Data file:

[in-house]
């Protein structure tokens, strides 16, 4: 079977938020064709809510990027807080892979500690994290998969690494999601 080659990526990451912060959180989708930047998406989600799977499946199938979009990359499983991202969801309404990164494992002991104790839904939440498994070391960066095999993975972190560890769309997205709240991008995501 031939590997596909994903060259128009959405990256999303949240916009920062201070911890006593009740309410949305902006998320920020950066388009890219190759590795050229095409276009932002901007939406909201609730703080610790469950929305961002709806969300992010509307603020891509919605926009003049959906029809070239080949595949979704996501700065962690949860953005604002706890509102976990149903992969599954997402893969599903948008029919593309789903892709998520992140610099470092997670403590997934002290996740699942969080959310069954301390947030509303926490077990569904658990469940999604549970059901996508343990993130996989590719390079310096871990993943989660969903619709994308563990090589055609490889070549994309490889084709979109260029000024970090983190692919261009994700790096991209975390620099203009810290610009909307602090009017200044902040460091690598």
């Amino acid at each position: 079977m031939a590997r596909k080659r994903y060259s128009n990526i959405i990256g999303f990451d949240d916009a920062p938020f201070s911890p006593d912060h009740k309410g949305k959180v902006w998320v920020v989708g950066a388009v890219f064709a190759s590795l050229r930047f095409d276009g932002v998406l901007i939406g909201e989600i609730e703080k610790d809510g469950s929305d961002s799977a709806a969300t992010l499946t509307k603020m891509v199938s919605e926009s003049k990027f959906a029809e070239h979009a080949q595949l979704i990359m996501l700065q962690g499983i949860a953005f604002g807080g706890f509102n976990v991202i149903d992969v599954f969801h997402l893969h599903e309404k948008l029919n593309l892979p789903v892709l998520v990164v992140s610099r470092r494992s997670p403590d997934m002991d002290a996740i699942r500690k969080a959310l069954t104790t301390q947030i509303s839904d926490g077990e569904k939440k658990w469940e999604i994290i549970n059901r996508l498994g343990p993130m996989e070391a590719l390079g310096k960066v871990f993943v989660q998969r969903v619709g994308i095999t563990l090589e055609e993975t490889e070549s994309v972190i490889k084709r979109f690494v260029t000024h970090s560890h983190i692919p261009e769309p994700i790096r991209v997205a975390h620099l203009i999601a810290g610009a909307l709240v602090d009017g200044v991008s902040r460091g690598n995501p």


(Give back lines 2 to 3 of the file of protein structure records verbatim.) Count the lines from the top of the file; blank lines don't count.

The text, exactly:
């Protein structure tokens, strides 16, 4: 079977938020064709809510990027807080892979500690994290998969690494999601 080659990526990451912060959180989708930047998406989600799977499946199938979009990359499983991202969801309404990164494992002991104790839904939440498994070391960066095999993975972190560890769309997205709240991008995501 031939590997596909994903060259128009959405990256999303949240916009920062201070911890006593009740309410949305902006998320920020950066388009890219190759590795050229095409276009932002901007939406909201609730703080610790469950929305961002709806969300992010509307603020891509919605926009003049959906029809070239080949595949979704996501700065962690949860953005604002706890509102976990149903992969599954997402893969599903948008029919593309789903892709998520992140610099470092997670403590997934002290996740699942969080959310069954301390947030509303926490077990569904658990469940999604549970059901996508343990993130996989590719390079310096871990993943989660969903619709994308563990090589055609490889070549994309490889084709979109260029000024970090983190692919261009994700790096991209975390620099203009810290610009909307602090009017200044902040460091690598």
């Amino acid at each position: 079977m031939a590997r596909k080659r994903y060259s128009n990526i959405i990256g999303f990451d949240d916009a920062p938020f201070s911890p006593d912060h009740k309410g949305k959180v902006w998320v920020v989708g950066a388009v890219f064709a190759s590795l050229r930047f095409d276009g932002v998406l901007i939406g909201e989600i609730e703080k610790d809510g469950s929305d961002s799977a709806a969300t992010l499946t509307k603020m891509v199938s919605e926009s003049k990027f959906a029809e070239h979009a080949q595949l979704i990359m996501l700065q962690g499983i949860a953005f604002g807080g706890f509102n976990v991202i149903d992969v599954f969801h997402l893969h599903e309404k948008l029919n593309l892979p789903v892709l998520v990164v992140s610099r470092r494992s997670p403590d997934m002991d002290a996740i699942r500690k969080a959310l069954t104790t301390q947030i509303s839904d926490g077990e569904k939440k658990w469940e999604i994290i549970n059901r996508l498994g343990p993130m996989e070391a590719l390079g310096k960066v871990f993943v989660q998969r969903v619709g994308i095999t563990l090589e055609e993975t490889e070549s994309v972190i490889k084709r979109f690494v260029t000024h970090s560890h983190i692919p261009e769309p994700i790096r991209v997205a975390h620099l203009i999601a810290g610009a909307l709240v602090d009017g200044v991008s902040r460091g690598n995501p």